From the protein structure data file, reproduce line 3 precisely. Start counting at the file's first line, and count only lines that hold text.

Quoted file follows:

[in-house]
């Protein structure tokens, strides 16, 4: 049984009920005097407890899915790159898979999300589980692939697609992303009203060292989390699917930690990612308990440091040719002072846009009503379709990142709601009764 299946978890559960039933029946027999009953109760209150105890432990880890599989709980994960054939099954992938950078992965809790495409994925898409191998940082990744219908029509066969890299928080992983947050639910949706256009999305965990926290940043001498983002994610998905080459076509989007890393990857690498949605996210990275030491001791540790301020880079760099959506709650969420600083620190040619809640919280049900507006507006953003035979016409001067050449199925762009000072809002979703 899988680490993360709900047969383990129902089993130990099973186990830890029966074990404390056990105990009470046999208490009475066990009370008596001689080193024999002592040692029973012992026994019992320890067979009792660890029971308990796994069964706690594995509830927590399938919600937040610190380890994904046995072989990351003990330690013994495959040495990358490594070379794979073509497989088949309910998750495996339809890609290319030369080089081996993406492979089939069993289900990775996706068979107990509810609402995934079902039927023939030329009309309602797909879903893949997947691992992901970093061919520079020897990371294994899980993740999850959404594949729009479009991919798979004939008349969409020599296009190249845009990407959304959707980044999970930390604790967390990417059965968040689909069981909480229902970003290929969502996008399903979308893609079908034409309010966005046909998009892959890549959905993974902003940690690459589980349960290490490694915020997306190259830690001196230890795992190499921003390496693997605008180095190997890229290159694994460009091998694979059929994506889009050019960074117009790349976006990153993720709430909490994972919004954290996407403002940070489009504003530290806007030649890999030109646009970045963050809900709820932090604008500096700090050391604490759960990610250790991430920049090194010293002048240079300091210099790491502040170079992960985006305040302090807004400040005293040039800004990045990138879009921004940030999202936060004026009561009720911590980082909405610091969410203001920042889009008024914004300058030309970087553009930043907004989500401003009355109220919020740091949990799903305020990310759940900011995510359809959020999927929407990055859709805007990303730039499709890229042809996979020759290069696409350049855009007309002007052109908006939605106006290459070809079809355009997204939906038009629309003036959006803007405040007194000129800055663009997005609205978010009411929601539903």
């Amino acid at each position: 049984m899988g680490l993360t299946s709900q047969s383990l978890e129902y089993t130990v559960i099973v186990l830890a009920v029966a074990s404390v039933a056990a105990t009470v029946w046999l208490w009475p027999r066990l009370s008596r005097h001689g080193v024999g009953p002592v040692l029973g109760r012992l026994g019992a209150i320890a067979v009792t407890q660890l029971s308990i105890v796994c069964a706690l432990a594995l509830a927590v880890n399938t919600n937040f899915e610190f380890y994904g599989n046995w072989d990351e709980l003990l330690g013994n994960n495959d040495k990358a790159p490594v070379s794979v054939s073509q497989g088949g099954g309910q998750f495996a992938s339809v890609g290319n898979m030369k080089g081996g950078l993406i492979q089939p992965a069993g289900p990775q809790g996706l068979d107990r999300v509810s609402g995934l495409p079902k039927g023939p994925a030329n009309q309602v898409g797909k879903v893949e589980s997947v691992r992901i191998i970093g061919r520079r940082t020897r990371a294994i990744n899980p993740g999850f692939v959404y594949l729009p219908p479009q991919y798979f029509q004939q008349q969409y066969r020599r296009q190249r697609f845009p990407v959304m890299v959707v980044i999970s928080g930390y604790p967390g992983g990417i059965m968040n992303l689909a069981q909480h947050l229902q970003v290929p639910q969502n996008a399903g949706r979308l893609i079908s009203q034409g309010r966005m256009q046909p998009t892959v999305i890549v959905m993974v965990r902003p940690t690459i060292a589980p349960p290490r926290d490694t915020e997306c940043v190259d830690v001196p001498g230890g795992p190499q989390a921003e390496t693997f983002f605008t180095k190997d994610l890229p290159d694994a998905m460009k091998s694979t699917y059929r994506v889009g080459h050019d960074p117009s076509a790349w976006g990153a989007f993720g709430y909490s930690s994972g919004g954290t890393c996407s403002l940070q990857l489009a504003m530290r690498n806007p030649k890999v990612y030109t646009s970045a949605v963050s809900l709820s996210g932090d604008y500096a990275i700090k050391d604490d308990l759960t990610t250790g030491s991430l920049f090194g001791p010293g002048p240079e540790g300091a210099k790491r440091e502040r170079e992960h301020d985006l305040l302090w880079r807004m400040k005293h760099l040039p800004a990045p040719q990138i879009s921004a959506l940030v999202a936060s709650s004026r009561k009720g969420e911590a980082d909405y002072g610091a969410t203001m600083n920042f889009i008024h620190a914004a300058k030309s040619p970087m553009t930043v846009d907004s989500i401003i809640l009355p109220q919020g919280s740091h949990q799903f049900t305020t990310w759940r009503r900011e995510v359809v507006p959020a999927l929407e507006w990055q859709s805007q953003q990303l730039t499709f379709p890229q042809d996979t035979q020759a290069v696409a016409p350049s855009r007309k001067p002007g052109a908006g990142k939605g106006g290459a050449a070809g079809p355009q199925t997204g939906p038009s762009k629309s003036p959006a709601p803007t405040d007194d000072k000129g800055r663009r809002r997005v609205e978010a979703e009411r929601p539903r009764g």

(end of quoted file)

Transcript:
């Amino acid at each position: 049984m899988g680490l993360t299946s709900q047969s383990l978890e129902y089993t130990v559960i099973v186990l830890a009920v029966a074990s404390v039933a056990a105990t009470v029946w046999l208490w009475p027999r066990l009370s008596r005097h001689g080193v024999g009953p002592v040692l029973g109760r012992l026994g019992a209150i320890a067979v009792t407890q660890l029971s308990i105890v796994c069964a706690l432990a594995l509830a927590v880890n399938t919600n937040f899915e610190f380890y994904g599989n046995w072989d990351e709980l003990l330690g013994n994960n495959d040495k990358a790159p490594v070379s794979v054939s073509q497989g088949g099954g309910q998750f495996a992938s339809v890609g290319n898979m030369k080089g081996g950078l993406i492979q089939p992965a069993g289900p990775q809790g996706l068979d107990r999300v509810s609402g995934l495409p079902k039927g023939p994925a030329n009309q309602v898409g797909k879903v893949e589980s997947v691992r992901i191998i970093g061919r520079r940082t020897r990371a294994i990744n899980p993740g999850f692939v959404y594949l729009p219908p479009q991919y798979f029509q004939q008349q969409y066969r020599r296009q190249r697609f845009p990407v959304m890299v959707v980044i999970s928080g930390y604790p967390g992983g990417i059965m968040n992303l689909a069981q909480h947050l229902q970003v290929p639910q969502n996008a399903g949706r979308l893609i079908s009203q034409g309010r966005m256009q046909p998009t892959v999305i890549v959905m993974v965990r902003p940690t690459i060292a589980p349960p290490r926290d490694t915020e997306c940043v190259d830690v001196p001498g230890g795992p190499q989390a921003e390496t693997f983002f605008t180095k190997d994610l890229p290159d694994a998905m460009k091998s694979t699917y059929r994506v889009g080459h050019d960074p117009s076509a790349w976006g990153a989007f993720g709430y909490s930690s994972g919004g954290t890393c996407s403002l940070q990857l489009a504003m530290r690498n806007p030649k890999v990612y030109t646009s970045a949605v963050s809900l709820s996210g932090d604008y500096a990275i700090k050391d604490d308990l759960t990610t250790g030491s991430l920049f090194g001791p010293g002048p240079e540790g300091a210099k790491r440091e502040r170079e992960h301020d985006l305040l302090w880079r807004m400040k005293h760099l040039p800004a990045p040719q990138i879009s921004a959506l940030v999202a936060s709650s004026r009561k009720g969420e911590a980082d909405y002072g610091a969410t203001m600083n920042f889009i008024h620190a914004a300058k030309s040619p970087m553009t930043v846009d907004s989500i401003i809640l009355p109220q919020g919280s740091h949990q799903f049900t305020t990310w759940r009503r900011e995510v359809v507006p959020a999927l929407e507006w990055q859709s805007q953003q990303l730039t499709f379709p890229q042809d996979t035979q020759a290069v696409a016409p350049s855009r007309k001067p002007g052109a908006g990142k939605g106006g290459a050449a070809g079809p355009q199925t997204g939906p038009s762009k629309s003036p959006a709601p803007t405040d007194d000072k000129g800055r663009r809002r997005v609205e978010a979703e009411r929601p539903r009764g």